Move a crucial step in advancing overall law-based governance, professor says.
High-quality laws and adherence to China's opening-up policy must be top priorities as officials look to improve legislation related to external affairs, legal professionals said.
Their remarks came after the Standing Committee of the National People's Congress, the country's top legislature, clarified in its annual work report issued in March that it would upgrade China's legal tool kit to meet challenges and guard against risks in its efforts to oppose foreign sanctions, interference and long-arm jurisdiction.
Ma Yide, a law professor at the University of Chinese Academy of Sciences, said accelerating legislation is key in the development of the nation's legal system regarding external affairs, especially in the face of complex international situations, and is also a crucial step in the advancement of overall law-based governance raised by the central leadership.
In November, President Xi Jinping stressed taking a coordinated approach to promoting the rule of law domestically and in matters involving foreign parties, and called for efforts to better safeguard national sovereignty, security and development interests.
Ma said, "Ensuring legislative quality through sufficient research and in-depth studies is significant, because it strongly relates to national sovereignty and security and other interests."
As a deputy to the NPC, Ma proposed formulating a foreign state immunity law last year following litigation filed in countries like the United States against China over COVID-19 control and prevention.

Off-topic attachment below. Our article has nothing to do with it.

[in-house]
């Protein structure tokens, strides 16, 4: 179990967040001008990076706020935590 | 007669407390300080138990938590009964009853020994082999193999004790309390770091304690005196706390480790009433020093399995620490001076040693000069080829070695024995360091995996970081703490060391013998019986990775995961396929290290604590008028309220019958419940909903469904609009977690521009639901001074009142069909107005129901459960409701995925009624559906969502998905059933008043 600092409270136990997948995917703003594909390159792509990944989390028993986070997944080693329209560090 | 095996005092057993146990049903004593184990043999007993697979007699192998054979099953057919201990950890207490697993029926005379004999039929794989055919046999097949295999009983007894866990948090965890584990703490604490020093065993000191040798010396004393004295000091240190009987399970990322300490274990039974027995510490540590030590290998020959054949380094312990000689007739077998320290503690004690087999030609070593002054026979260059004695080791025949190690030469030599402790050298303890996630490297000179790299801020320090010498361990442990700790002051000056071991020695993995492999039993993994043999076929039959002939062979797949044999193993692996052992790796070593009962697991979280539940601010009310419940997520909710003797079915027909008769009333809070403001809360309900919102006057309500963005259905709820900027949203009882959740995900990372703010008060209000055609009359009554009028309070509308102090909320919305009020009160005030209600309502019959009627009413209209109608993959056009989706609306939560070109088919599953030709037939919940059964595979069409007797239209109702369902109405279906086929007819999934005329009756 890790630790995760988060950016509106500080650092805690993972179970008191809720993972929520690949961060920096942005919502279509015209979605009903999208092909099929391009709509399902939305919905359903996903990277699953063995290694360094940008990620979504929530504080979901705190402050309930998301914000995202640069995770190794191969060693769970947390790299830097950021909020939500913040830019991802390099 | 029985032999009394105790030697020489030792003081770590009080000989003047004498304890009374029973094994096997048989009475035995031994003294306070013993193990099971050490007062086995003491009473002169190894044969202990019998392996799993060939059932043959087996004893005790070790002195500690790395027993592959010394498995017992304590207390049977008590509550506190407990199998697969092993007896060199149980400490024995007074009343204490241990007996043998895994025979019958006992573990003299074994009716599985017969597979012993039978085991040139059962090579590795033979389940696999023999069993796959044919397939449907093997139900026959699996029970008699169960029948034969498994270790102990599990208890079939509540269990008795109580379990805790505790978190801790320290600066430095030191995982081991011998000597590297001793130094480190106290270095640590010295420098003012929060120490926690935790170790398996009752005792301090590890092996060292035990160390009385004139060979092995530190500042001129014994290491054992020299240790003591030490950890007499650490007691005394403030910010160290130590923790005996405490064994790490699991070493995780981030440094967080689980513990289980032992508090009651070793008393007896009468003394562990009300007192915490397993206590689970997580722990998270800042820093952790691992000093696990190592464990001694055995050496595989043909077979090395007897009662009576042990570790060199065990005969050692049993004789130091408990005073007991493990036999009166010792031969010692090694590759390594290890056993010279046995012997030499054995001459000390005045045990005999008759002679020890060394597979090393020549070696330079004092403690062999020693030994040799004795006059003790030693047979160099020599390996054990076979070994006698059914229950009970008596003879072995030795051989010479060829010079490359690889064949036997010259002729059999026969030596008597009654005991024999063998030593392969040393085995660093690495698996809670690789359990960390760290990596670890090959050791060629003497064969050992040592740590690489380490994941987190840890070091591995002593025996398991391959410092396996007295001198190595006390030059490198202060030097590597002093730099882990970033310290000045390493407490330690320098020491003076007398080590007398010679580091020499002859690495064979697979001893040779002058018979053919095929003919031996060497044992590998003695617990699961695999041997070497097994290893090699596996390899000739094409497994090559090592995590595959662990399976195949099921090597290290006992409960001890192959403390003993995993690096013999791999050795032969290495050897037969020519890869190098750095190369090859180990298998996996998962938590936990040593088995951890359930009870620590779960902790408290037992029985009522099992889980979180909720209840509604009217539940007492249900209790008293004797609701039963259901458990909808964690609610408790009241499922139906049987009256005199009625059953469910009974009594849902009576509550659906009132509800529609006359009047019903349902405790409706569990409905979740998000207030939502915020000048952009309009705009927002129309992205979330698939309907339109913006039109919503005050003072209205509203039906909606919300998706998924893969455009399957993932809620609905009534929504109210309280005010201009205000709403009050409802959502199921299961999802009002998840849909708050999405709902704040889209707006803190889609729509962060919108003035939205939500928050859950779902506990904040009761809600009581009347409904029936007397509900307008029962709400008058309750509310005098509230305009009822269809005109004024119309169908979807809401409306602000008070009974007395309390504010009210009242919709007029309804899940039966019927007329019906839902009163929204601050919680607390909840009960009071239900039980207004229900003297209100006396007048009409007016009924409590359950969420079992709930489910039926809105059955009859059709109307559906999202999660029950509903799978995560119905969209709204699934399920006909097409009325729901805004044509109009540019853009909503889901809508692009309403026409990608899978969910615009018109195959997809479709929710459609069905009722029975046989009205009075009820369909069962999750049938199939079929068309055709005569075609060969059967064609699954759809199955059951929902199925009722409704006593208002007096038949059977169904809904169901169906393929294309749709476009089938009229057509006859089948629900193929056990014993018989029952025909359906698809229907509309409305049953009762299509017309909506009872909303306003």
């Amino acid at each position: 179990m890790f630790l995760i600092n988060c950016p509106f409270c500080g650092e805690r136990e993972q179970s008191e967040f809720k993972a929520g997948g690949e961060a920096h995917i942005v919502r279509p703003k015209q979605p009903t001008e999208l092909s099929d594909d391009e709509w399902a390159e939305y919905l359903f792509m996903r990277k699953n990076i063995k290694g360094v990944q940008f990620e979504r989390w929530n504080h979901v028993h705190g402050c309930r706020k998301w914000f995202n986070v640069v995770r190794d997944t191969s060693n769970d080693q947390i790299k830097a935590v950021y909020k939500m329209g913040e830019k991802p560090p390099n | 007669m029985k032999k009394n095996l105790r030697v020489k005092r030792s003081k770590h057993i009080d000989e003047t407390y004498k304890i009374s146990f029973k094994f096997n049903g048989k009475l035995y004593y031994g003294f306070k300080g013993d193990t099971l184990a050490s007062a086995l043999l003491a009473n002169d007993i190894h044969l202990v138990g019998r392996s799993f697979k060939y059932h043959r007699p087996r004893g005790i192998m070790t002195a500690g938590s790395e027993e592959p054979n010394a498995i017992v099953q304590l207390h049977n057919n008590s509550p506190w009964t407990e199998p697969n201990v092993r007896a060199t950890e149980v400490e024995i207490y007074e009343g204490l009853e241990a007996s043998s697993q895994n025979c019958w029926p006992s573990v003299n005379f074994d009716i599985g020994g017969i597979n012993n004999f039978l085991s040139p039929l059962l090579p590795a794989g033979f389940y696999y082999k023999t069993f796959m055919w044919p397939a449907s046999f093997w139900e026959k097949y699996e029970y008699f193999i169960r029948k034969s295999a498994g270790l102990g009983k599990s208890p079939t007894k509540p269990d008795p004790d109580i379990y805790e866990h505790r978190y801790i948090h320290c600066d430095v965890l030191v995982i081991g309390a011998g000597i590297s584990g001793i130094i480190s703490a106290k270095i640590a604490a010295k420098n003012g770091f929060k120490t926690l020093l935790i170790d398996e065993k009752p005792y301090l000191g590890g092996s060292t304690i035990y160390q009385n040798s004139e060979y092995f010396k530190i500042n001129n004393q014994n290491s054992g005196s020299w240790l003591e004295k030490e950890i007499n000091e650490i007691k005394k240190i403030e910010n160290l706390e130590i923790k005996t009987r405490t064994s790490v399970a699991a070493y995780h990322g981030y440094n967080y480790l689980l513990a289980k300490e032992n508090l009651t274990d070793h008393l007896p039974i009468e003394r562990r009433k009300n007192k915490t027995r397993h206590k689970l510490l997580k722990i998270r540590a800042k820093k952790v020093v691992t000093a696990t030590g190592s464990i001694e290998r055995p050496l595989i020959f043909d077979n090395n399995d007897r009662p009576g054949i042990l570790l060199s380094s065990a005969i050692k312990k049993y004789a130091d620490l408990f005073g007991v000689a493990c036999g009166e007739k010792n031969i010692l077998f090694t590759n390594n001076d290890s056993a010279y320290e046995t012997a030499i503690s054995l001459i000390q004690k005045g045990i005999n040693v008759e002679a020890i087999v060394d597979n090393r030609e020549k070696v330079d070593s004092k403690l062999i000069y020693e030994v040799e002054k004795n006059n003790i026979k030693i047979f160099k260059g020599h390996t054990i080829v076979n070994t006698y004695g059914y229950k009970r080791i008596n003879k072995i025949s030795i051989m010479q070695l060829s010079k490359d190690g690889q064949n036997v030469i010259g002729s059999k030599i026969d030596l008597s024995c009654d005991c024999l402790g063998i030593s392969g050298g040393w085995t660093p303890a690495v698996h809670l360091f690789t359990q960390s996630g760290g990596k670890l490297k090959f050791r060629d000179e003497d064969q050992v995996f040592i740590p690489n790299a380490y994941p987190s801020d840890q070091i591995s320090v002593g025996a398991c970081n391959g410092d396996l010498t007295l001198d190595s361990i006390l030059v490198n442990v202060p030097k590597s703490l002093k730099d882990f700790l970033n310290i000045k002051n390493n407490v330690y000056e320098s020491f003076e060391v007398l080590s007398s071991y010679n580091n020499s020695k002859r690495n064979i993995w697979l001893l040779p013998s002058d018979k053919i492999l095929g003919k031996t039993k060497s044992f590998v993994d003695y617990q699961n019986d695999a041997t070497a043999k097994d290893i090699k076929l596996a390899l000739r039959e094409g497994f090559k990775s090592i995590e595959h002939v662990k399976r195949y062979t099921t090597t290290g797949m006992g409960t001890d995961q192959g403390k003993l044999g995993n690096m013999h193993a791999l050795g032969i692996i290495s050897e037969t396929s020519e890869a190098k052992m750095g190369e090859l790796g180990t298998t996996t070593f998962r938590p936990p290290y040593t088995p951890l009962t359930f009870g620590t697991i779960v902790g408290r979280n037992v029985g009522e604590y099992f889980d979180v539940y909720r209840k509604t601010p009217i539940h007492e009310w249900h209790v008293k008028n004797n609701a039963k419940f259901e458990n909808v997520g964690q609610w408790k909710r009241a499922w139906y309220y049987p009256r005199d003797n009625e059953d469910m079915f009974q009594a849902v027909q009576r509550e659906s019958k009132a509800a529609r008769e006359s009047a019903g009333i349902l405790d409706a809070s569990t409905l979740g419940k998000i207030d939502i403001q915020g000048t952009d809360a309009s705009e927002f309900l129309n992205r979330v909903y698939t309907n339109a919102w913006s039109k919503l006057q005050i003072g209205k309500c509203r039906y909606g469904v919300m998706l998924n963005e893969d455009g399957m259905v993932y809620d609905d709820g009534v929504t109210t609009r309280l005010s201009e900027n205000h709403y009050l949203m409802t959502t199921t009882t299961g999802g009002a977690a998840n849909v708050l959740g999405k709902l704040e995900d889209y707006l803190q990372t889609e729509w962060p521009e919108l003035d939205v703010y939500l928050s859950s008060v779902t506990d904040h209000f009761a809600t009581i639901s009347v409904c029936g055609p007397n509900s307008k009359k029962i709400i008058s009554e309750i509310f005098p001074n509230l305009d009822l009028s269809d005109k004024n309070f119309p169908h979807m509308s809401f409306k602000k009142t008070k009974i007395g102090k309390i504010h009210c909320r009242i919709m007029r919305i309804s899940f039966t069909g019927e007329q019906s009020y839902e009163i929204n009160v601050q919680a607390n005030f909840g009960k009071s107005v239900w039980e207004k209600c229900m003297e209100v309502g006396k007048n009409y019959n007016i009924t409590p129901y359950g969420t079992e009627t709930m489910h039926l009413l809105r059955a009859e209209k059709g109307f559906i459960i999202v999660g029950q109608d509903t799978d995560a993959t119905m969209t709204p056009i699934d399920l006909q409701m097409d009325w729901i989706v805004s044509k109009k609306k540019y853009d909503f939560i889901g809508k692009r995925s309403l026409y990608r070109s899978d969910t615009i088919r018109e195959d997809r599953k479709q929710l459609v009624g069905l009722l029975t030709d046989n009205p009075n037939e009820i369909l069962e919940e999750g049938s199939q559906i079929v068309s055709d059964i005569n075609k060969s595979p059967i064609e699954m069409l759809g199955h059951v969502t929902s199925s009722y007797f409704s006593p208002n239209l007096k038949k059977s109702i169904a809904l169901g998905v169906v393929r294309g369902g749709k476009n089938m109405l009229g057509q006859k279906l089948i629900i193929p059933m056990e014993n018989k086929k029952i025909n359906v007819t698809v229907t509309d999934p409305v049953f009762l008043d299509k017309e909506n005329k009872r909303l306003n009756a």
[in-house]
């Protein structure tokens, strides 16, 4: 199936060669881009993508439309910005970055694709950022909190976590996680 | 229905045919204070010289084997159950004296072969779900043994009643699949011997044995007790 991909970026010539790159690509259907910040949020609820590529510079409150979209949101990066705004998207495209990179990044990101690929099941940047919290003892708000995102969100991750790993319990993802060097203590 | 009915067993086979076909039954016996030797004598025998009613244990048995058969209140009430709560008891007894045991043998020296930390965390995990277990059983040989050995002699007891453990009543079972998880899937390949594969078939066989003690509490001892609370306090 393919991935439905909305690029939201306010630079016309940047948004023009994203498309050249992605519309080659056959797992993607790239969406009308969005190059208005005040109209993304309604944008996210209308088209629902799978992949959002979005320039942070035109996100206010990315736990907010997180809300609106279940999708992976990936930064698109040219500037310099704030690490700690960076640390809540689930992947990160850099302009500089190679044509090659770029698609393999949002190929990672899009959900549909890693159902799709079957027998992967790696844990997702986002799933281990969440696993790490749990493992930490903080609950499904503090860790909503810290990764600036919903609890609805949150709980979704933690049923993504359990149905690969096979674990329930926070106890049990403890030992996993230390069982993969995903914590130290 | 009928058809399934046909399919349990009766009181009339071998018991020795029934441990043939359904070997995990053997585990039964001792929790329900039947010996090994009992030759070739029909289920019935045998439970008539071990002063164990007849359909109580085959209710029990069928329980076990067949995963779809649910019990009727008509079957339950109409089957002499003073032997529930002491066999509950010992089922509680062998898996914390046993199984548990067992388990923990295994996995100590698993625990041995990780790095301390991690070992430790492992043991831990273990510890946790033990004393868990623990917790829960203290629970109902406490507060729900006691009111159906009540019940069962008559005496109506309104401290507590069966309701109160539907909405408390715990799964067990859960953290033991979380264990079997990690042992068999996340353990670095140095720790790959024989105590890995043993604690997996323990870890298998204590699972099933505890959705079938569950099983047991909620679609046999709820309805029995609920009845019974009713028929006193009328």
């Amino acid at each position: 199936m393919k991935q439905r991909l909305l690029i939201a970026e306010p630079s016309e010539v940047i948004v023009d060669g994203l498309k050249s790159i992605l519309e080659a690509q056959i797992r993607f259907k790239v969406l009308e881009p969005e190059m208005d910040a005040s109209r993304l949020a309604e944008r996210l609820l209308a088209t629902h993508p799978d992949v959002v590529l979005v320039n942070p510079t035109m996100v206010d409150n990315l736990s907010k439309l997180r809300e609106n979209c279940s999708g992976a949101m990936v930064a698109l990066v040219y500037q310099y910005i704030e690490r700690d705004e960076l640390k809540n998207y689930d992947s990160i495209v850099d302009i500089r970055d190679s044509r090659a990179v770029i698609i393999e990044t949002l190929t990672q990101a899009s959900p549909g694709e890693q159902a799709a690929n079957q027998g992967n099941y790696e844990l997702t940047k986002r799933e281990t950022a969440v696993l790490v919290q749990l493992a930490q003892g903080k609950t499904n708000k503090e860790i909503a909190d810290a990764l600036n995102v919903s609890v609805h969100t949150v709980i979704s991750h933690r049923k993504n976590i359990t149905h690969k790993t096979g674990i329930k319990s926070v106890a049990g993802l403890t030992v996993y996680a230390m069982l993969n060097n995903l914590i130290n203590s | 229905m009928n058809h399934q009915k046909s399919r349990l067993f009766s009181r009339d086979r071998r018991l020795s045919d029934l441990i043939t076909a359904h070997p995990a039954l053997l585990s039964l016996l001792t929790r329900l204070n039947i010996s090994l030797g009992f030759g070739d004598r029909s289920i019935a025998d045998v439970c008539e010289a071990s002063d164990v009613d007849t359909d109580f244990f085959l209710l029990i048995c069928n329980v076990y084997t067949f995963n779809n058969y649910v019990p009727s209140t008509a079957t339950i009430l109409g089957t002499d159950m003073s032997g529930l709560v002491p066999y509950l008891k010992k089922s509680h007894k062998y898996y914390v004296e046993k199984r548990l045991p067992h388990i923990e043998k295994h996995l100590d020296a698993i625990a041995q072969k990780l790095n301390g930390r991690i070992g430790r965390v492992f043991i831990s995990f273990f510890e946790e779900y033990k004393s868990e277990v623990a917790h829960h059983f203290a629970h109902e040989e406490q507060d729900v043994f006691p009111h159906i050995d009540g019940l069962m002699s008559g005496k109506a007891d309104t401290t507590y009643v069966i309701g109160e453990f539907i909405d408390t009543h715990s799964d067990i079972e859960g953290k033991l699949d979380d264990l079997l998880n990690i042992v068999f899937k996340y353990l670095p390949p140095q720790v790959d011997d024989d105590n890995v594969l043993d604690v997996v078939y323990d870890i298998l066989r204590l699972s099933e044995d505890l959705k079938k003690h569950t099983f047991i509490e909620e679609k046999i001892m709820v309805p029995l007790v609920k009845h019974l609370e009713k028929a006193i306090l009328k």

Alongside the deepening of international exchanges and the acceleration of globalization, there are a growing number of lawsuits against other countries and their governments, "but our nation doesn't have a specific law in this sector", he said.
"So it's hard for Chinese parties to sue other countries in Chinese courts to claim rights and interests, and there is no law to follow when our courts handle cases concerning sovereign immunity," he said.
"I made the proposal because the problem has become particularly acute during the pandemic," he added. "It will facilitate equal protection of Chinese and foreign investors' legitimate rights and interests."
Ma said he was invited by the Foreign Ministry and the NPC Standing Committee's Legislative Affairs Commission to participate in research efforts and seminars to push forward his proposal.
Huang Jin, a law professor at China University of Political Science and Law, also welcomed the promotion of a legal toolbox against sanctions and interference, emphasizing that the opening-up policy and peaceful development must be highlighted in such legislation.
Huang suggested that the legislature respect and abide by international laws, rules and treaties China has entered into while making laws in this regard, underscoring that the legislative priority is to build a community of a shared future for humanity.
Compared with drafting specific laws related to external affairs, he said it is more urgent for the country to make a law regarding external relations.
"Our ultimate goal is to solve issues and problems involving external contents by rule of law, so we need to make clear what basic principles we have to uphold at first in a law as a framework," Huang added.
China has made greater efforts in developing a legal system involving external affairs in recent years. For instance, it has added foreign-related articles or content to several laws, including those concerning national security and against monopolies, according to Huang.
It has also strengthened legislation to resolve conflicts and contradictions in economic and trade sectors over the past few years, he said, citing the Foreign Investment Law adopted by the NPC in 2019 as an example.
Both Ma and Huang called for more universities and colleges to set up international law schools to deeply study legal issues related to global affairs and develop more judicial talent.
Source: China Daily